Recently I planned a farewell lunch for a good friend of mine who was moving to Europe. The RSVPs were in, the caterers lined up, the silver polished, the menu and place cards already on the table, and buckets of flowers waited to be arranged. On the morning of the party, the minor precipitation predicted became six inches of a wet, heavy snow surprise that made our street impassable, and most of Washington’s roads treacherous. It doesn’t take much for Washington to skid to a stop, if you’ll forgive the expression, in winter weather; the city’s snow removal motto seems to be “It’ll melt eventually.” And so my friend’s farewell luncheon was cancelled, with frantic mid-morning calls and emails to guests. (There’s nothing worse than cancelling a party and forgetting to tell one person – who shows up on your doorstep expectantly, leaving you to explain lamely how you somehow let everyone know – except them. It feels a lot like finding out you’re the only person who hasn’t been invited to a party.)
The centerpiece for lunch – something I came up with after watching a rerun of Sofia Coppola’s “Marie Antoinette” – was a tour de force of white, cream, and pink roses, and had already been arranged by the time we realized we had to cancel. There were buckets of other flowers still soaking in the kitchen, so I resolved to make the best use of them that I could. The centerpiece was re-arranged into a smaller, more manageable container, which was dropped off at the guest of honor’s house the next day. The other flowers were put together into all sorts of different containers and combinations, and the result is what you see here. The next day I sent the fresher bouquets and boxes of pastel macaron party favors around to a few close friends.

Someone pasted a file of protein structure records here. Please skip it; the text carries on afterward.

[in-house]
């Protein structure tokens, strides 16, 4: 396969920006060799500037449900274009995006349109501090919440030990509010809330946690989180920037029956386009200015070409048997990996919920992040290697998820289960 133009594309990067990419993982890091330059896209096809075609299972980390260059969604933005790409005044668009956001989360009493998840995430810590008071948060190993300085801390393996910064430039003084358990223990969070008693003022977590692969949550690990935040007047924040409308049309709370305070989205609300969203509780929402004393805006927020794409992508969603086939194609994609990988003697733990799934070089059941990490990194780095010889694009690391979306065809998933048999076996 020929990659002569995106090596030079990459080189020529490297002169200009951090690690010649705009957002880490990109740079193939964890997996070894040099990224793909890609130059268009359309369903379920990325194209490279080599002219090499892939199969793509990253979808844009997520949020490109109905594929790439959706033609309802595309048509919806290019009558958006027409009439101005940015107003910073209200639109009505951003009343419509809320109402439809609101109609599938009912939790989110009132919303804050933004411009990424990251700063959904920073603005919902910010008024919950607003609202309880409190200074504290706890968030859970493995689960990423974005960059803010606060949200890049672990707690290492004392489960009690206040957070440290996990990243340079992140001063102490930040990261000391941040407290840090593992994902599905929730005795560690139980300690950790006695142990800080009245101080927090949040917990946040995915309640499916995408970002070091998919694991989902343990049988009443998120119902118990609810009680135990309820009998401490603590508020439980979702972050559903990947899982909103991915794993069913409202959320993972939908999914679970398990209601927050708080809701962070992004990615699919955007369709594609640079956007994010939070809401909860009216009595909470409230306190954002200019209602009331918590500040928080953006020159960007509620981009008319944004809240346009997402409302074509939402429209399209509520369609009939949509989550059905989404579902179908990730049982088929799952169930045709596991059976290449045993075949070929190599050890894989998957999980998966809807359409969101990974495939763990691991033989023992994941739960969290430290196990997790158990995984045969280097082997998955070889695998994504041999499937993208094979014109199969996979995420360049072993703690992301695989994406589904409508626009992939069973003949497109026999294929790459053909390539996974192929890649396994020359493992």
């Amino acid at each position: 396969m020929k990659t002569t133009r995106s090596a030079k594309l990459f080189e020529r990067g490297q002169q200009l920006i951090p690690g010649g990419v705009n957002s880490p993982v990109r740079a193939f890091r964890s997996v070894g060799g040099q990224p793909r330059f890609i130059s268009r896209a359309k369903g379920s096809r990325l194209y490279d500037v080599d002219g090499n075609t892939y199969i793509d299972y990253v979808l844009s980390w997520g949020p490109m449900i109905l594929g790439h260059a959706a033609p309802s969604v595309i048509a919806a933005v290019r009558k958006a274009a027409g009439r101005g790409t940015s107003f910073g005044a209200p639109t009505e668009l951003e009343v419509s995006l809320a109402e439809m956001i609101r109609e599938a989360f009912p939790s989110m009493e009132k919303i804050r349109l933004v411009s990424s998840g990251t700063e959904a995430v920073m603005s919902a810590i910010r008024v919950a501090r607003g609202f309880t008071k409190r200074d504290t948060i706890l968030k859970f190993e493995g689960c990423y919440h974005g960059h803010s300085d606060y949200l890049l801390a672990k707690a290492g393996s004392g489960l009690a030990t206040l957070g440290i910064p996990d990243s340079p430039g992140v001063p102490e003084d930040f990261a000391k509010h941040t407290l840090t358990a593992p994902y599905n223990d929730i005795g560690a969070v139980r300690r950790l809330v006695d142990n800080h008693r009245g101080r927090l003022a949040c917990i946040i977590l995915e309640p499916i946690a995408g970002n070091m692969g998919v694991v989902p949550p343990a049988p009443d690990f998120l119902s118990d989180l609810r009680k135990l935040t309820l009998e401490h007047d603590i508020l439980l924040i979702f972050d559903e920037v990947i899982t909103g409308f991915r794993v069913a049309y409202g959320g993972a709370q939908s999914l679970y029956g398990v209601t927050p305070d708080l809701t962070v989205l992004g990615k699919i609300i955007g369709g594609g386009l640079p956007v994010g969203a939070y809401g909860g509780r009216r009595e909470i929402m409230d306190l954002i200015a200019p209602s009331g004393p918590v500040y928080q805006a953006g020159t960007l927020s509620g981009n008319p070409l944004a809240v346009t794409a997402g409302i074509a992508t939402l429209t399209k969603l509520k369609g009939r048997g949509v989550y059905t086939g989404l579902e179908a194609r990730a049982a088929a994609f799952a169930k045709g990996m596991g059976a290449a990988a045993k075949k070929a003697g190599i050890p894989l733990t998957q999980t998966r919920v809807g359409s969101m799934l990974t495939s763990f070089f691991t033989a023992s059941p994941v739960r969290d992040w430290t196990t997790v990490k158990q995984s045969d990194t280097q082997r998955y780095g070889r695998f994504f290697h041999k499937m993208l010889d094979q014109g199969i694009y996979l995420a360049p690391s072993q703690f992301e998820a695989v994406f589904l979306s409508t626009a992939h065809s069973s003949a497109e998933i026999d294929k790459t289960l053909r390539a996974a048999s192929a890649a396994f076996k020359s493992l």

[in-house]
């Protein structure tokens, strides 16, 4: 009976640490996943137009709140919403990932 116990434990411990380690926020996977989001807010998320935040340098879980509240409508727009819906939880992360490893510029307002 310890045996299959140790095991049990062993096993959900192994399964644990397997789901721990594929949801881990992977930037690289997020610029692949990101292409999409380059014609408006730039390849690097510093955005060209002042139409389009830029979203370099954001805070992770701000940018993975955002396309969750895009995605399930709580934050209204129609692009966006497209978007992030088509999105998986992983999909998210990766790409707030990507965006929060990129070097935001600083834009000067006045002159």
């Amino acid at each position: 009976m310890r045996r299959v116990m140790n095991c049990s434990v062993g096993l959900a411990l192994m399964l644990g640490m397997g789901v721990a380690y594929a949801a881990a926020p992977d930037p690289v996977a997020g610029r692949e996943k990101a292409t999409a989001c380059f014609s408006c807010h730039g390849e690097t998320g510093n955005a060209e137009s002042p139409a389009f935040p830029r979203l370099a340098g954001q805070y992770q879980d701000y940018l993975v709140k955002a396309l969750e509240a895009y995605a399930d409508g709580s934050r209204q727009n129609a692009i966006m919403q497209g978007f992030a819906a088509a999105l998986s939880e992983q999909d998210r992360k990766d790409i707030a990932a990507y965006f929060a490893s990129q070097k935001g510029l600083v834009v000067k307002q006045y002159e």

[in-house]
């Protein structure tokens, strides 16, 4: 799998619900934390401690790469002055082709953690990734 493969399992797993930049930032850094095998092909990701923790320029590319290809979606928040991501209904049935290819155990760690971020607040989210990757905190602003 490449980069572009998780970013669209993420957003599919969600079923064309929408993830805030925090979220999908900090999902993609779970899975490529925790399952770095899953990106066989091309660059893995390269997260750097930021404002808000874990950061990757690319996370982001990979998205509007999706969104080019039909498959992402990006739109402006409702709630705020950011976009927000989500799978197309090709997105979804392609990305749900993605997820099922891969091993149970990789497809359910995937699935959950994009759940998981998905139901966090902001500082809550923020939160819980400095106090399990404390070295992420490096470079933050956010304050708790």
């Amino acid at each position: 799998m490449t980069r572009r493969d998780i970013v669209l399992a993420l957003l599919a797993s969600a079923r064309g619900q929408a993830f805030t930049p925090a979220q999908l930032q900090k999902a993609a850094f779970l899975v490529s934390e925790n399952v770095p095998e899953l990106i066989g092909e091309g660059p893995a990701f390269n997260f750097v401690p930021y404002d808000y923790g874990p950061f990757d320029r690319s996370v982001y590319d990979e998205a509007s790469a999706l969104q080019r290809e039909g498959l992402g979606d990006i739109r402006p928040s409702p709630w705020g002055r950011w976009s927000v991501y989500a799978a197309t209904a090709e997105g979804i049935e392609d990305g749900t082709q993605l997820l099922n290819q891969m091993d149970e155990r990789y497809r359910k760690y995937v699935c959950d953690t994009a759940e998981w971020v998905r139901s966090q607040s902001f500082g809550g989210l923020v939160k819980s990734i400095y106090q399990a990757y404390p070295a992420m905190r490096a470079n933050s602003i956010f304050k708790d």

It’s always a disappointment to have to cancel a party, but there’s some consolation in knowing that it takes much less time to un-make a party than it does to plan it. I’m sorry I didn’t get to give my friend the sendoff we’d planned, but now I can share some floral ideas you might not otherwise have seen. One of the first things I learned while planning parties at the White House was to expect the unexpected and make the best of it. At least the dogs were happy – Auggie rolled around in the snow until it caked across his eyes and face and left him stumbling around the garden like he’d been eating the brandy snaps intended to go with dessert.